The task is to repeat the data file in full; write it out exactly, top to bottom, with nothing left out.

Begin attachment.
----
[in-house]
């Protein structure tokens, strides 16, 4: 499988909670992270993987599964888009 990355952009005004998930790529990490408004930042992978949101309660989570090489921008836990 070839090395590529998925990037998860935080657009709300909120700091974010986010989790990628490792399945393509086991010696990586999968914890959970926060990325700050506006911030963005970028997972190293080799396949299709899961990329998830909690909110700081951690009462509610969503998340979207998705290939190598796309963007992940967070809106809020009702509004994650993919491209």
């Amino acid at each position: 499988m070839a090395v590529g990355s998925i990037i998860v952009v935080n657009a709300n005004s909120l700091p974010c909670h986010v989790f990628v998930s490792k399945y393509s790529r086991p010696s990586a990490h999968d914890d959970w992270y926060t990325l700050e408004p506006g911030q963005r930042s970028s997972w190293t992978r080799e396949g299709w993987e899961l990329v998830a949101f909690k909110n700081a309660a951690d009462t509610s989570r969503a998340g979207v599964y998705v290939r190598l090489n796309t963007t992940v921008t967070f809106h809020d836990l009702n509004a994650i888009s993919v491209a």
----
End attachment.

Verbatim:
[in-house]
């Protein structure tokens, strides 16, 4: 499988909670992270993987599964888009 990355952009005004998930790529990490408004930042992978949101309660989570090489921008836990 070839090395590529998925990037998860935080657009709300909120700091974010986010989790990628490792399945393509086991010696990586999968914890959970926060990325700050506006911030963005970028997972190293080799396949299709899961990329998830909690909110700081951690009462509610969503998340979207998705290939190598796309963007992940967070809106809020009702509004994650993919491209």
């Amino acid at each position: 499988m070839a090395v590529g990355s998925i990037i998860v952009v935080n657009a709300n005004s909120l700091p974010c909670h986010v989790f990628v998930s490792k399945y393509s790529r086991p010696s990586a990490h999968d914890d959970w992270y926060t990325l700050e408004p506006g911030q963005r930042s970028s997972w190293t992978r080799e396949g299709w993987e899961l990329v998830a949101f909690k909110n700081a309660a951690d009462t509610s989570r969503a998340g979207v599964y998705v290939r190598l090489n796309t963007t992940v921008t967070f809106h809020d836990l009702n509004a994650i888009s993919v491209a």